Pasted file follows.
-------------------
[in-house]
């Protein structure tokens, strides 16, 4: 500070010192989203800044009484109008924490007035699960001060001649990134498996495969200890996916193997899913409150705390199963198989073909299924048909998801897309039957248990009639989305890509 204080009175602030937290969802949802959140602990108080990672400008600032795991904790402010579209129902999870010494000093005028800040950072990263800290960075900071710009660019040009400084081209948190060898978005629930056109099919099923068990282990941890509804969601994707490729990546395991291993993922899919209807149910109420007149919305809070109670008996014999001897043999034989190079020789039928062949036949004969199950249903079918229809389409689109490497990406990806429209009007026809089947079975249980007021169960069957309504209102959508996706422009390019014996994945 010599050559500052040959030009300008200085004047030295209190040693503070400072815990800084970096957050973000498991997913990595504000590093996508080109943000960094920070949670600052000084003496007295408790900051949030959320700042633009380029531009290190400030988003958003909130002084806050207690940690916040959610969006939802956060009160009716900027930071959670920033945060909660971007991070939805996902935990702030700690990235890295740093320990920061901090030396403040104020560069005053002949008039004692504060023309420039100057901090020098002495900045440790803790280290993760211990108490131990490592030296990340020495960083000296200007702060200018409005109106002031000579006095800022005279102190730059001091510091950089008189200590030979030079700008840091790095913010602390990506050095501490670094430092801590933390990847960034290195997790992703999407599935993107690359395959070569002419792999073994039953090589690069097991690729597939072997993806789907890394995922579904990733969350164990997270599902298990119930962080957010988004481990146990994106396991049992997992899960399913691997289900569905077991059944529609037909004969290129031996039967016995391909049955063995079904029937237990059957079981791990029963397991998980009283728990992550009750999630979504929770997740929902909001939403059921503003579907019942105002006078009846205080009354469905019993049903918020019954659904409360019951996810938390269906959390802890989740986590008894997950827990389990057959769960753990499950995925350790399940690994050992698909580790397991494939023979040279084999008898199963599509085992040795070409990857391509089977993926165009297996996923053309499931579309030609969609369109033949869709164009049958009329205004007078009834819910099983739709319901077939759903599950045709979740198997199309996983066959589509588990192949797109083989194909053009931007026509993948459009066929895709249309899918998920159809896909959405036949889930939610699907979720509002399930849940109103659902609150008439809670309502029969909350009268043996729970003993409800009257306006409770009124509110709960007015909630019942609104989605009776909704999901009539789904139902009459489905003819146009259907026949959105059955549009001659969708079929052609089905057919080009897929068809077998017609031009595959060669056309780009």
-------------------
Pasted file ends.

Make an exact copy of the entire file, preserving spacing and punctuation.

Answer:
[in-house]
């Protein structure tokens, strides 16, 4: 500070010192989203800044009484109008924490007035699960001060001649990134498996495969200890996916193997899913409150705390199963198989073909299924048909998801897309039957248990009639989305890509 204080009175602030937290969802949802959140602990108080990672400008600032795991904790402010579209129902999870010494000093005028800040950072990263800290960075900071710009660019040009400084081209948190060898978005629930056109099919099923068990282990941890509804969601994707490729990546395991291993993922899919209807149910109420007149919305809070109670008996014999001897043999034989190079020789039928062949036949004969199950249903079918229809389409689109490497990406990806429209009007026809089947079975249980007021169960069957309504209102959508996706422009390019014996994945 010599050559500052040959030009300008200085004047030295209190040693503070400072815990800084970096957050973000498991997913990595504000590093996508080109943000960094920070949670600052000084003496007295408790900051949030959320700042633009380029531009290190400030988003958003909130002084806050207690940690916040959610969006939802956060009160009716900027930071959670920033945060909660971007991070939805996902935990702030700690990235890295740093320990920061901090030396403040104020560069005053002949008039004692504060023309420039100057901090020098002495900045440790803790280290993760211990108490131990490592030296990340020495960083000296200007702060200018409005109106002031000579006095800022005279102190730059001091510091950089008189200590030979030079700008840091790095913010602390990506050095501490670094430092801590933390990847960034290195997790992703999407599935993107690359395959070569002419792999073994039953090589690069097991690729597939072997993806789907890394995922579904990733969350164990997270599902298990119930962080957010988004481990146990994106396991049992997992899960399913691997289900569905077991059944529609037909004969290129031996039967016995391909049955063995079904029937237990059957079981791990029963397991998980009283728990992550009750999630979504929770997740929902909001939403059921503003579907019942105002006078009846205080009354469905019993049903918020019954659904409360019951996810938390269906959390802890989740986590008894997950827990389990057959769960753990499950995925350790399940690994050992698909580790397991494939023979040279084999008898199963599509085992040795070409990857391509089977993926165009297996996923053309499931579309030609969609369109033949869709164009049958009329205004007078009834819910099983739709319901077939759903599950045709979740198997199309996983066959589509588990192949797109083989194909053009931007026509993948459009066929895709249309899918998920159809896909959405036949889930939610699907979720509002399930849940109103659902609150008439809670309502029969909350009268043996729970003993409800009257306006409770009124509110709960007015909630019942609104989605009776909704999901009539789904139902009459489905003819146009259907026949959105059955549009001659969708079929052609089905057919080009897929068809077998017609031009595959060669056309780009």